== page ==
My part of Victoria must have an enormous amount of book lovers. No matter which walking route I randomly choose, there are usually one or two free-lending libraries tucked in a corner of someone’s drive-way or on the edge of someone’s property. These are libraries that encourages people to leave a book and/or take a book. And, in my neighbourhood, there are many readers who enjoy a good story and don’t mind searching for one.
In my walking jaunts I’ve noticed that some free libraries are set up in certain areas by a local organization. But there are many others that were crafted by interested neighbours who want to share their love of books. I like the unique libraries that are entertaining and eye-catching such as the Snoopy above.
Other free lending libraries are colourful, may be a replica of the Owner’s house or simply an inviting book cupboard filled with possible “treasures” for browsing readers.
These are a few examples of more free libraries to entice book-lovers to stop and browse for a minute or two.
Harry Goldman and Walter Young carefully carried their big mugs of dark roasted coffee to Charlie Swanson’s corner table, already covered with sections of the daily newspapers. Charlie hastily pushed the newspapers into a wobbly pile to make room for his coffee-mates.
“Well, you two are early today,” he greeted them with a smile.
“I just came from a visit to my doctor and decided I needed a large cup of caffeine,” declared Henry.
“Uh-oh,” Charlie commiserated. “Was this the visit where you found out you had to stop eating whatever it was you enjoyed and eat more of whatever it was you detested?”
“Not quite, Charlie, but very close,” Henry sighed.
“I noticed you only got coffee this morning and skipped your Apple Danish,” Walter added sympathetically.
“Is that why you refrained from getting your Almond Croissant?” Henry smiled. At that moment, Muriel Long and Charlotte Pickles plonked their cups of cappuccino along with a side plate containing two dark chocolate fudge brownies beside Henry. The ladies each pulled up a chair from an empty adjacent table and made themselves comfortable.
“Would anyone like a piece of our fudge brownies?” Muriel offered. Henry reluctantly shook his head. Walter sipped his coffee and eyed the brownies, then slowly shook his head as well.
“Charlotte and I just finished our energetic class of Golden Zumba at the rec centre. Our instructor is someone my granddaughter’s age and very good at getting all the senior ladies revved up and moving!”
“That’s why Muriel and I are building up our sugar reserve since we danced it all off in the class!” Charlotte laughed as she took a bite of her brownie. “More for us to enjoy since all of you refused our generous offer.
“Henry was telling us about his doctor’s appointment this morning,” Charlie explained.
“Oh no,” the ladies chorused in sympathy. “Is this where you get that dreaded news that you have to stop eating. . .” Muriel began, but was interrupted by Henry’s huge sigh.
“I always thought that ‘retirement’ was our Golden Years, you know, like those cheezy commercials we use to see when we were still working,” Walter commented.
“I know what you mean Walter,” Charlotte agreed. “I bet far too many retirees end up with health problems that takes care of the rosy picture of a carefree retirement life.”
“So, my friend, what joys do you have to cut to prolong your life?” Walter bluntly asked. Before Henry could spew forth the list, Muriel interrupted.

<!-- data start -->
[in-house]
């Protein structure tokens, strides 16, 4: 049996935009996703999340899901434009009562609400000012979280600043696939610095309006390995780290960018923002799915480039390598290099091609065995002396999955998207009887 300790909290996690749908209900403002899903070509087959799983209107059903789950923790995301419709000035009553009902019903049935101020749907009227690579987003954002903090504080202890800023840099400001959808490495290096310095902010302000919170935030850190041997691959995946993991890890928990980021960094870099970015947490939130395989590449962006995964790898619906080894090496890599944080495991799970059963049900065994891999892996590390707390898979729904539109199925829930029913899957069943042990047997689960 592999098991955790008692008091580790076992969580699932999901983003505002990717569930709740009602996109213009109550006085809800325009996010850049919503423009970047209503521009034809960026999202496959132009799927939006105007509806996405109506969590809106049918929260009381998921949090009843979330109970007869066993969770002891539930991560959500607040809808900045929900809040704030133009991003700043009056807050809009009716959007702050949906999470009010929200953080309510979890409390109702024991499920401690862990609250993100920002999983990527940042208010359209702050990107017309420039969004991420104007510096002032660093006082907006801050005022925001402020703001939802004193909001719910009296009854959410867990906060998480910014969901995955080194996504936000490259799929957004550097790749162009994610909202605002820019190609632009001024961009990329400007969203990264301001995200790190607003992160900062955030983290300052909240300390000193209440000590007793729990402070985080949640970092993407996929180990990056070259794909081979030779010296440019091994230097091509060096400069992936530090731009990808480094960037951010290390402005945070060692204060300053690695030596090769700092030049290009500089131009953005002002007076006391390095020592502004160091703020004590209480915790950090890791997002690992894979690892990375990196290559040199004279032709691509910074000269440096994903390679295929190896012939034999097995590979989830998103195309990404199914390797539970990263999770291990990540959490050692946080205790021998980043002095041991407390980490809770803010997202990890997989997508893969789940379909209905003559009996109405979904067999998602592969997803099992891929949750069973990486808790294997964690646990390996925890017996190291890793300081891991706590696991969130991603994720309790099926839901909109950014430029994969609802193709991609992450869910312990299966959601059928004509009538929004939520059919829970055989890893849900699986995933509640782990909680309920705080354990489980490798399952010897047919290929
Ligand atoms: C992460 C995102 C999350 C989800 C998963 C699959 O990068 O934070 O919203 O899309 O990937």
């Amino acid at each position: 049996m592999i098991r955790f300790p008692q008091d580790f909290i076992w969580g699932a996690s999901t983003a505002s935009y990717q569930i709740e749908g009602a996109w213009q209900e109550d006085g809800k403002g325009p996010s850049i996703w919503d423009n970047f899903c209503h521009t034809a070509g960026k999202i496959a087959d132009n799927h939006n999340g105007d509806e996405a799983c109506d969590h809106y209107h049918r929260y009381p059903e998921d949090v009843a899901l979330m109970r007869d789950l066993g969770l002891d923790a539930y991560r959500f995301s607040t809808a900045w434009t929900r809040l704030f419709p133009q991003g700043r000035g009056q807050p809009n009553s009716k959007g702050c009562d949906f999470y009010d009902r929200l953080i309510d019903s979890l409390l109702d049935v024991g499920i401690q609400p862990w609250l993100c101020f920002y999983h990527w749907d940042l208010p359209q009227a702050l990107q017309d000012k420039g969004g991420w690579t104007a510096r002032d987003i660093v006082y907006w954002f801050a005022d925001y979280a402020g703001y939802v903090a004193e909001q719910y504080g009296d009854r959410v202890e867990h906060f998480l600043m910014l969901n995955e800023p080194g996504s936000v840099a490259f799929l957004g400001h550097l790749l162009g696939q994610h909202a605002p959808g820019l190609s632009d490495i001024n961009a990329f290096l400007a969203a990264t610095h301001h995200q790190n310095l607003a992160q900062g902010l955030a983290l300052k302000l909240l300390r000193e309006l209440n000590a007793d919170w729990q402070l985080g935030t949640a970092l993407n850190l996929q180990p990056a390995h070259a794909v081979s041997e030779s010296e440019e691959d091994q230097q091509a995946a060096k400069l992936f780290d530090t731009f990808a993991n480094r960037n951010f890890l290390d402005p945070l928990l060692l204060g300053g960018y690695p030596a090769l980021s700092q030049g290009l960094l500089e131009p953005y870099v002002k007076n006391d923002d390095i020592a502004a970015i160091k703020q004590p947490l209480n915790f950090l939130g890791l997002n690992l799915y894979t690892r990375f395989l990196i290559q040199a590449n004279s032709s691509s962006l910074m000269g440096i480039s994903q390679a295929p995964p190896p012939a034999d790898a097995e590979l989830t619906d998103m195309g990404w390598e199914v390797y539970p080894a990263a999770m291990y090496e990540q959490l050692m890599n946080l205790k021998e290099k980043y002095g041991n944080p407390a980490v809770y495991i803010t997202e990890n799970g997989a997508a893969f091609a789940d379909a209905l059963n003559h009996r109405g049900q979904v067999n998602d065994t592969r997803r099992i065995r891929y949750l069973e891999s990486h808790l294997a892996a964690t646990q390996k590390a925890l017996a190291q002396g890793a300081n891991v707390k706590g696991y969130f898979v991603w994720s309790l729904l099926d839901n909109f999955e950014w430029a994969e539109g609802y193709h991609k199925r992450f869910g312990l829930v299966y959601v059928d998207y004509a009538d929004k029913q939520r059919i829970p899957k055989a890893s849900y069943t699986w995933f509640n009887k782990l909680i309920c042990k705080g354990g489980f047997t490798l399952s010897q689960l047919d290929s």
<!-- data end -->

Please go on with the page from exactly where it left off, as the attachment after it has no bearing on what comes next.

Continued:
“Is this a low salt/no-salt diet? Or is it no red meat and no breads and no. . . .”
“Oh my god,” Charlotte exclaimed, “what’s left to eat that’s palatable?”
“Not much” Henry said glumly.
“Now, it’s not that bad,” Charlie pointed out. “The best thing to happen would be you’d lose a few pounds which is always good for the heart. A visit to a reputable dietician would set you on the right path with the kind of herbs and seasoning you can use that’s not salt and other sources of protein that doesn’t have to be red meat. But you have to remember one thing. Cutting back on certain foods doesn’t mean never eating them again. It just means you eat it occasionally like once a week instead of every day. You’ll probably notice a drop in your grocery bill as well as a boost in energy but you’ll be too busy to worry about snacks and bad eating habits.”
“Even I can live with that,” Muriel murmured. Charlotte and Walter both nodded their heads in agreement. Henry thought about Charlie’s wise words and voiced his opinion. “It’s the thought of giving up so much of what I enjoy, but small amounts rather than an excess is a good start. I like the idea of consulting with a dietician as that would steer me along the right food paths.”
“Nikki can walk you three times a day,” Walter grinned mischievously–Nikki being the Goldman’s energetic cockapoo.
“Oh my, Henry–you’ll be a healthier, thinner person in a few months,” Muriel encouraged cheerfully.
“I read this article in the Huffington Post about all these people who switched to a healthier lifestyle and after six months were able to reduce the amount of meds they had to take daily. That alone would be a great incentive to live healthier,” Charlotte reported to her coffee-mates.
“Well, we’re all here to cheer you on, Henry.” All his coffee friends lifted their cups in a toasting motion, sipped the last drops of their coffee and made moves to gather their things to leave. Charlie packed up the sections of his newspapers he wanted to keep and bundled them into his shopping bag. He paused and spoke, “Retirement is still fun but who said it would be easy? Life moves along its own mysterious path with its usual bumps and pitfalls. I suspect it’s to ensure a person enjoys what he/she has and not get too complacent about it.”
Giving them a jaunty wave, he gave his usual parting, “Enjoy your day, my friends,” then added impishly, “remember to ease up on the red meat, the salt, the pastries and all the other good stuff. . . . .”
” Good coffee is a pleasure. Good friends are a treasure.”—-Anonymous
Retirement is not a word in my dictionary–that is, if I ever had to create my own word dictionary–retirement would never find its way in there.